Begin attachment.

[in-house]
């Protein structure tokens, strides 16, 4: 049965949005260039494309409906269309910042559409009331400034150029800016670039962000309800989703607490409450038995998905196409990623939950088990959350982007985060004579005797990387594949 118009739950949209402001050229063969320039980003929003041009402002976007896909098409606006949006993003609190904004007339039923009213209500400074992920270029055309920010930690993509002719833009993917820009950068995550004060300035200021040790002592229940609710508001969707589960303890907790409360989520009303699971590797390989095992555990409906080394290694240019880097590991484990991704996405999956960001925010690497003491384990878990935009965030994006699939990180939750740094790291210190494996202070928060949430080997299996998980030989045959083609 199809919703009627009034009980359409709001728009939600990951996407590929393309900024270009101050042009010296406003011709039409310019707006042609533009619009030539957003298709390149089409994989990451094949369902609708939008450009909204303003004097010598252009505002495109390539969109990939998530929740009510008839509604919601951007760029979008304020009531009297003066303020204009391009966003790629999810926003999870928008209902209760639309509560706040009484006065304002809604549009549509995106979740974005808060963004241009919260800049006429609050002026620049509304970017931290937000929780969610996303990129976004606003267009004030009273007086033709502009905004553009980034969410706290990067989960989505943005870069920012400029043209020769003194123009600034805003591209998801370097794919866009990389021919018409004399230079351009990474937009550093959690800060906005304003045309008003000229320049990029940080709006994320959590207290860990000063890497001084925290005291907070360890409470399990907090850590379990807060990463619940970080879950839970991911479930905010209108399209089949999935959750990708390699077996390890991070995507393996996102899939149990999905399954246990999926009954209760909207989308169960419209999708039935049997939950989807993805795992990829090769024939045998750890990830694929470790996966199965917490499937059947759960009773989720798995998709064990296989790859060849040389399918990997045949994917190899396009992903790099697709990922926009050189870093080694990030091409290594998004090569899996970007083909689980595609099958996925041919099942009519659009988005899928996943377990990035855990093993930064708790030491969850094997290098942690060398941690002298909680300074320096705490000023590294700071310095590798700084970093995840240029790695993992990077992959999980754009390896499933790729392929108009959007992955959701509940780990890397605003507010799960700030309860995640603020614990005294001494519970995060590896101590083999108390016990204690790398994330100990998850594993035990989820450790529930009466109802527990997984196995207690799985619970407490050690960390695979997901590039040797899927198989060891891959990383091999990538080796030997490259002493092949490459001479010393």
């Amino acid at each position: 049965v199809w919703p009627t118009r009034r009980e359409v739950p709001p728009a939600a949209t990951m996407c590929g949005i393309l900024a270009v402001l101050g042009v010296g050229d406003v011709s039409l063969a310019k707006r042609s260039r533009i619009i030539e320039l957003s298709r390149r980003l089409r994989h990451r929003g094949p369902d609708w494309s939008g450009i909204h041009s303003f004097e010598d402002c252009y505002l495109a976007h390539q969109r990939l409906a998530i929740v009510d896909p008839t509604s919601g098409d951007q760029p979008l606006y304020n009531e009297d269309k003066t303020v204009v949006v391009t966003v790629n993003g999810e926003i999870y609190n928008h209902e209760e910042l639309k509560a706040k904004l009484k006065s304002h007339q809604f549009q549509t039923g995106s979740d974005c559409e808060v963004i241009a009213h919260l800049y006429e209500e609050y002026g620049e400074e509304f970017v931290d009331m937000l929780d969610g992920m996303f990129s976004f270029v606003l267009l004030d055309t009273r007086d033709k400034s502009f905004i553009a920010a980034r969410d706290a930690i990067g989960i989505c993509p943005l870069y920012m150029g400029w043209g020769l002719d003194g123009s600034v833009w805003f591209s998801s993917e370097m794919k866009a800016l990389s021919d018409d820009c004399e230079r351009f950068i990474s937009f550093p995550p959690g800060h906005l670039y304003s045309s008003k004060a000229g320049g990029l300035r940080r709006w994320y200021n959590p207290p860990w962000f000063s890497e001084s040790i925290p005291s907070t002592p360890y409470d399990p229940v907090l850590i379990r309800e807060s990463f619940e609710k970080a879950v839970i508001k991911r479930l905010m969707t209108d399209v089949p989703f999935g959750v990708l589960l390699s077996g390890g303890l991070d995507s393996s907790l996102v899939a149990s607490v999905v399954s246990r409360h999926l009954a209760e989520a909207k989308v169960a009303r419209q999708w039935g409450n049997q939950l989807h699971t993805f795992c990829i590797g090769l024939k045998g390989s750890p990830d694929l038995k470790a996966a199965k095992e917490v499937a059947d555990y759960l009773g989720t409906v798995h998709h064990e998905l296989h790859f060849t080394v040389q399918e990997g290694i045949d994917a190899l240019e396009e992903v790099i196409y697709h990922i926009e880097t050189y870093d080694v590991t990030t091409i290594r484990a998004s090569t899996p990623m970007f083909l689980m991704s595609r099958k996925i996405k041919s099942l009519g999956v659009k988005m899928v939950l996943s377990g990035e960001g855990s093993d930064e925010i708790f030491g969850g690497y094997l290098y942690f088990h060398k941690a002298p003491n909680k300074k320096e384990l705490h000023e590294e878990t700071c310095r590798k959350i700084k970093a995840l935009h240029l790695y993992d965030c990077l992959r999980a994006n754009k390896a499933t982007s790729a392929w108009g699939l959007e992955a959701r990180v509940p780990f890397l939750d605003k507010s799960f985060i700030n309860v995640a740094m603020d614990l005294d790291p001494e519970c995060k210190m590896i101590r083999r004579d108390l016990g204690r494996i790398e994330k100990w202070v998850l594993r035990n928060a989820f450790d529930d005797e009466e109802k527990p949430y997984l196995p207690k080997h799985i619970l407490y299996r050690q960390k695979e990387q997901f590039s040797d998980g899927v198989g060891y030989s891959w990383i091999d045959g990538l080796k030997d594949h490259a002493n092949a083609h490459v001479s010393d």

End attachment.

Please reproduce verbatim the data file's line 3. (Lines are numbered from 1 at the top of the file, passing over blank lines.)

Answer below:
């Amino acid at each position: 049965v199809w919703p009627t118009r009034r009980e359409v739950p709001p728009a939600a949209t990951m996407c590929g949005i393309l900024a270009v402001l101050g042009v010296g050229d406003v011709s039409l063969a310019k707006r042609s260039r533009i619009i030539e320039l957003s298709r390149r980003l089409r994989h990451r929003g094949p369902d609708w494309s939008g450009i909204h041009s303003f004097e010598d402002c252009y505002l495109a976007h390539q969109r990939l409906a998530i929740v009510d896909p008839t509604s919601g098409d951007q760029p979008l606006y304020n009531e009297d269309k003066t303020v204009v949006v391009t966003v790629n993003g999810e926003i999870y609190n928008h209902e209760e910042l639309k509560a706040k904004l009484k006065s304002h007339q809604f549009q549509t039923g995106s979740d974005c559409e808060v963004i241009a009213h919260l800049y006429e209500e609050y002026g620049e400074e509304f970017v931290d009331m937000l929780d969610g992920m996303f990129s976004f270029v606003l267009l004030d055309t009273r007086d033709k400034s502009f905004i553009a920010a980034r969410d706290a930690i990067g989960i989505c993509p943005l870069y920012m150029g400029w043209g020769l002719d003194g123009s600034v833009w805003f591209s998801s993917e370097m794919k866009a800016l990389s021919d018409d820009c004399e230079r351009f950068i990474s937009f550093p995550p959690g800060h906005l670039y304003s045309s008003k004060a000229g320049g990029l300035r940080r709006w994320y200021n959590p207290p860990w962000f000063s890497e001084s040790i925290p005291s907070t002592p360890y409470d399990p229940v907090l850590i379990r309800e807060s990463f619940e609710k970080a879950v839970i508001k991911r479930l905010m969707t209108d399209v089949p989703f999935g959750v990708l589960l390699s077996g390890g303890l991070d995507s393996s907790l996102v899939a149990s607490v999905v399954s246990r409360h999926l009954a209760e989520a909207k989308v169960a009303r419209q999708w039935g409450n049997q939950l989807h699971t993805f795992c990829i590797g090769l024939k045998g390989s750890p990830d694929l038995k470790a996966a199965k095992e917490v499937a059947d555990y759960l009773g989720t409906v798995h998709h064990e998905l296989h790859f060849t080394v040389q399918e990997g290694i045949d994917a190899l240019e396009e992903v790099i196409y697709h990922i926009e880097t050189y870093d080694v590991t990030t091409i290594r484990a998004s090569t899996p990623m970007f083909l689980m991704s595609r099958k996925i996405k041919s099942l009519g999956v659009k988005m899928v939950l996943s377990g990035e960001g855990s093993d930064e925010i708790f030491g969850g690497y094997l290098y942690f088990h060398k941690a002298p003491n909680k300074k320096e384990l705490h000023e590294e878990t700071c310095r590798k959350i700084k970093a995840l935009h240029l790695y993992d965030c990077l992959r999980a994006n754009k390896a499933t982007s790729a392929w108009g699939l959007e992955a959701r990180v509940p780990f890397l939750d605003k507010s799960f985060i700030n309860v995640a740094m603020d614990l005294d790291p001494e519970c995060k210190m590896i101590r083999r004579d108390l016990g204690r494996i790398e994330k100990w202070v998850l594993r035990n928060a989820f450790d529930d005797e009466e109802k527990p949430y997984l196995p207690k080997h799985i619970l407490y299996r050690q960390k695979e990387q997901f590039s040797d998980g899927v198989g060891y030989s891959w990383i091999d045959g990538l080796k030997d594949h490259a002493n092949a083609h490459v001479s010393d």